• This idea of this game--cleanup the leftover blood and guts from another game’s messy destruction--seems like the worst concept for a game ever, but I found it absolutely brilliant. You wouldn’t think that cleaning messes in video game form could be made fun, but I found something oddly compelling about making an area entirely spotless, even when it can take upwards of 3 or 4 hours to clean one of the larger areas. While I don’t think the design is entirely perfect, mostly because of too many elements meant to hinder or delay the player’s progress (as well as some glitchy spots here and there), I still spent far too many hours making each of the game’s locations pristine. This isn’t a game I can play on the regular, due to the repetitive nature of its activity, but I will definitely come back to satisfy my compulsive need for perfection every now and then.

  • I’m still unsure of this game’s story: was it meant to be a retelling of real events, a fabrication for the sake of the game, or some mesh of real and imagined elements pieced together from the developer’s life? Even despite my confusion, I still have to admit that this experience was an emotional one, giving an insightful look into the relationship between a person and their idols. I particularly enjoyed the way it looks at how we as fans often try to place meaning into the choices a creator makes in his/her content, reading more into something than necessary and misinterpreting the true tone. Structurally, this game was also fascinating, resembling a documentary in video game form. Being taken through a collated group of work while receiving commentary and notes on it at the same time is something I’d love to see more of in games, especially considering the hushed secrecy that often shrouds game development.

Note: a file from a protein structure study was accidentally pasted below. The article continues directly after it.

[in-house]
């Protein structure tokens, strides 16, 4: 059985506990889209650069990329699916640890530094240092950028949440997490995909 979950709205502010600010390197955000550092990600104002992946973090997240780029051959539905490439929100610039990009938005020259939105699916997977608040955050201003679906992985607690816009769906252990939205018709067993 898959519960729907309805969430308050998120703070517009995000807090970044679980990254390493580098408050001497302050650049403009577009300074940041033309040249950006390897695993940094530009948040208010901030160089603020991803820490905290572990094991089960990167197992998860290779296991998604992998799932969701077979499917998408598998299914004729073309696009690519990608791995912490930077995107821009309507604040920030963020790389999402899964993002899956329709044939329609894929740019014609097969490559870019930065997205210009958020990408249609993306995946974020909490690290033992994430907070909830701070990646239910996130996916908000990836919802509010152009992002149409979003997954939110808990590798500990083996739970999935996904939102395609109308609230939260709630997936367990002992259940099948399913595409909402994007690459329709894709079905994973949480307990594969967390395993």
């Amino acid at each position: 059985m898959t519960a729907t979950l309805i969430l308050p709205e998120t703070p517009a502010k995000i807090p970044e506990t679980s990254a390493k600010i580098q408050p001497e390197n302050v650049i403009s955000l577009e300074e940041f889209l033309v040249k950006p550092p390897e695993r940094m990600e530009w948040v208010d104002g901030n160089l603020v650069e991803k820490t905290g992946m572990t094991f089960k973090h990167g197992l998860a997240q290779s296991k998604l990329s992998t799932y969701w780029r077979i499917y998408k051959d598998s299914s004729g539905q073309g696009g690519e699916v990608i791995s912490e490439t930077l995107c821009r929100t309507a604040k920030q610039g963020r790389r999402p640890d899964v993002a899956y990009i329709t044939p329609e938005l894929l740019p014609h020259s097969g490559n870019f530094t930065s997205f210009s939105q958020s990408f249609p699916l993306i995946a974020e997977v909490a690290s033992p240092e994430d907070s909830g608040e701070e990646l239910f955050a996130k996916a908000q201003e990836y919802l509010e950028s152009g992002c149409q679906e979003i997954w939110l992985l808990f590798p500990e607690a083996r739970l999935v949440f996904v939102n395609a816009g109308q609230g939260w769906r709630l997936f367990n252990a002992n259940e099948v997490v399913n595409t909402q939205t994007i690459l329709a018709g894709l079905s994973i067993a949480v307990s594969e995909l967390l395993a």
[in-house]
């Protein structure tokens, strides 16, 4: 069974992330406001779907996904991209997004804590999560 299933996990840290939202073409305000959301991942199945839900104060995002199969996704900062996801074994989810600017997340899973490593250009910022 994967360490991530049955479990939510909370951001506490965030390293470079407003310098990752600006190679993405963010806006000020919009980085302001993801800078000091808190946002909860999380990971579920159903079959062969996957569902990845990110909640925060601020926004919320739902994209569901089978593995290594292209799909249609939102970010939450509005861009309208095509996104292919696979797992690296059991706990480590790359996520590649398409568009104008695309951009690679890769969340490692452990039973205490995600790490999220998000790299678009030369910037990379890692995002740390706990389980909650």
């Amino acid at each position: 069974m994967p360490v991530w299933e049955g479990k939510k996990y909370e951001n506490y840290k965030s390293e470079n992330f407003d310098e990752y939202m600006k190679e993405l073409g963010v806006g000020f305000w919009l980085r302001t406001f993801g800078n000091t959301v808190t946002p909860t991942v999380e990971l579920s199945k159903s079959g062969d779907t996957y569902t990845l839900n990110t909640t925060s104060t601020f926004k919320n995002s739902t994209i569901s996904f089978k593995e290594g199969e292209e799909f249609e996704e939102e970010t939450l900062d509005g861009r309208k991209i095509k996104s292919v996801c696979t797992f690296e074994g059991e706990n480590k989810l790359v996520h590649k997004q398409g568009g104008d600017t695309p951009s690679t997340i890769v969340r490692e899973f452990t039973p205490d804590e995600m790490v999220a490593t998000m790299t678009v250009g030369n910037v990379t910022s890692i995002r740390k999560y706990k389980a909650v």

• This was a rather late addition to my list. As much as I liked the music and gameplay of Crypt of the Necrodancer, I didn’t fall in love with it right away. The upgrades felt meaningless, progression was heavily gated, and the split-second decision-making necessary in the later zones was a bit harsh. I persevered, however, and was rewarded with one of the most intense moments I had in gaming all year: my encounter with the final boss. Learning to overcome that fight also brought a greater understanding of how the game worked, a deeper view of the pattern recognition and timing necessary to beat its harder challenges. Suddenly, the game seemed much easier (but still hard!) and I understood how to play it for real. I wanted to try out the new characters--each with their own unique gameplay styles, some incredibly challenging--and keep going. I plan to spend a lot more time with this in the future, maybe eventually pushing through its greatest challenges.